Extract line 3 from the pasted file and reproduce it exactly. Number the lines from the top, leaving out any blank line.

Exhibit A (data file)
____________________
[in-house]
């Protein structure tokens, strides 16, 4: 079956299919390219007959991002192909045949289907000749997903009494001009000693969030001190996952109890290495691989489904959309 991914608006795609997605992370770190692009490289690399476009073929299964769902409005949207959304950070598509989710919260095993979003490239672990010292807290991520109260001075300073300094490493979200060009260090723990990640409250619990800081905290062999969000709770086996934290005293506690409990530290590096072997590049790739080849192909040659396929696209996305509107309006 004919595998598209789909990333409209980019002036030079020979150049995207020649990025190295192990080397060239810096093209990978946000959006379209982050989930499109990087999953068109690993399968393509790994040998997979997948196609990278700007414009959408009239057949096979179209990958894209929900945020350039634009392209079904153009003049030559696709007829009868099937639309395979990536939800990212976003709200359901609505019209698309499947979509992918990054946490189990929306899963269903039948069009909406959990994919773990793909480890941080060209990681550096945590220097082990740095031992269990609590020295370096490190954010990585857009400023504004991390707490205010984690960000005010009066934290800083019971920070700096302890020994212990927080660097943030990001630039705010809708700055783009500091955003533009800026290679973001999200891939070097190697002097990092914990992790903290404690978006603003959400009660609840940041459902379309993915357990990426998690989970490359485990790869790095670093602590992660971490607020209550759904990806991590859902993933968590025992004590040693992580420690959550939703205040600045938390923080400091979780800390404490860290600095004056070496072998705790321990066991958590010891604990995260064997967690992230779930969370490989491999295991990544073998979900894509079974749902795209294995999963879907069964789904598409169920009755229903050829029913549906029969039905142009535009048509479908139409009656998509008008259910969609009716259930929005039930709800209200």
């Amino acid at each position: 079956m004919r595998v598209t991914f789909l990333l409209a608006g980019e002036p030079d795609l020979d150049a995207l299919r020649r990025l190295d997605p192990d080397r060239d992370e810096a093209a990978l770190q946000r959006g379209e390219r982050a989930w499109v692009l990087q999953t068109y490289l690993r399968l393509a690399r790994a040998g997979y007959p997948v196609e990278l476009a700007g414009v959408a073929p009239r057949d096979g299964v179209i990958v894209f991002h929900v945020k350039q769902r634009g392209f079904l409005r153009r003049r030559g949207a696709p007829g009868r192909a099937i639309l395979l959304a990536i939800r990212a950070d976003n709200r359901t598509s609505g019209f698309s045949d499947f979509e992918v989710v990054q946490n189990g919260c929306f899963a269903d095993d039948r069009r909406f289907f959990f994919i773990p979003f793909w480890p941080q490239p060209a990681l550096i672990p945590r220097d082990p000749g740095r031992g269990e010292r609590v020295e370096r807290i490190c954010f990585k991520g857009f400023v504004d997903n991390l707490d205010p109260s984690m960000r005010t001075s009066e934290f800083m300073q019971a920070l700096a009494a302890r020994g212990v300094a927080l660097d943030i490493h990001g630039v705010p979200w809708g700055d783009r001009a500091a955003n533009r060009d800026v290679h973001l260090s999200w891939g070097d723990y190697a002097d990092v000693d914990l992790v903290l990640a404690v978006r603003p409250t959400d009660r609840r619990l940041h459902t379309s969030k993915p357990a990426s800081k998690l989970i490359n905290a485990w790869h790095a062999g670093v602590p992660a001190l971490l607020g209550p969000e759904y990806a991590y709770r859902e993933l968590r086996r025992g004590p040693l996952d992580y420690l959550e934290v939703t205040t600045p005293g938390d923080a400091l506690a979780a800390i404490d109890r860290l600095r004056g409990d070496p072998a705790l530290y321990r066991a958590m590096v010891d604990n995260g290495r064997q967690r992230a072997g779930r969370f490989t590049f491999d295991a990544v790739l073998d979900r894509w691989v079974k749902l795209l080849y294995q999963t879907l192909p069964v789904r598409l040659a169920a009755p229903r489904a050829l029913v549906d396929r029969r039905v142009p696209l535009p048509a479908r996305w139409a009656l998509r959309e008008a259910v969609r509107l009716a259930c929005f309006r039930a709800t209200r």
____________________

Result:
């Amino acid at each position: 079956m004919r595998v598209t991914f789909l990333l409209a608006g980019e002036p030079d795609l020979d150049a995207l299919r020649r990025l190295d997605p192990d080397r060239d992370e810096a093209a990978l770190q946000r959006g379209e390219r982050a989930w499109v692009l990087q999953t068109y490289l690993r399968l393509a690399r790994a040998g997979y007959p997948v196609e990278l476009a700007g414009v959408a073929p009239r057949d096979g299964v179209i990958v894209f991002h929900v945020k350039q769902r634009g392209f079904l409005r153009r003049r030559g949207a696709p007829g009868r192909a099937i639309l395979l959304a990536i939800r990212a950070d976003n709200r359901t598509s609505g019209f698309s045949d499947f979509e992918v989710v990054q946490n189990g919260c929306f899963a269903d095993d039948r069009r909406f289907f959990f994919i773990p979003f793909w480890p941080q490239p060209a990681l550096i672990p945590r220097d082990p000749g740095r031992g269990e010292r609590v020295e370096r807290i490190c954010f990585k991520g857009f400023v504004d997903n991390l707490d205010p109260s984690m960000r005010t001075s009066e934290f800083m300073q019971a920070l700096a009494a302890r020994g212990v300094a927080l660097d943030i490493h990001g630039v705010p979200w809708g700055d783009r001009a500091a955003n533009r060009d800026v290679h973001l260090s999200w891939g070097d723990y190697a002097d990092v000693d914990l992790v903290l990640a404690v978006r603003p409250t959400d009660r609840r619990l940041h459902t379309s969030k993915p357990a990426s800081k998690l989970i490359n905290a485990w790869h790095a062999g670093v602590p992660a001190l971490l607020g209550p969000e759904y990806a991590y709770r859902e993933l968590r086996r025992g004590p040693l996952d992580y420690l959550e934290v939703t205040t600045p005293g938390d923080a400091l506690a979780a800390i404490d109890r860290l600095r004056g409990d070496p072998a705790l530290y321990r066991a958590m590096v010891d604990n995260g290495r064997q967690r992230a072997g779930r969370f490989t590049f491999d295991a990544v790739l073998d979900r894509w691989v079974k749902l795209l080849y294995q999963t879907l192909p069964v789904r598409l040659a169920a009755p229903r489904a050829l029913v549906d396929r029969r039905v142009p696209l535009p048509a479908r996305w139409a009656l998509r959309e008008a259910v969609r509107l009716a259930c929005f309006r039930a709800t209200r």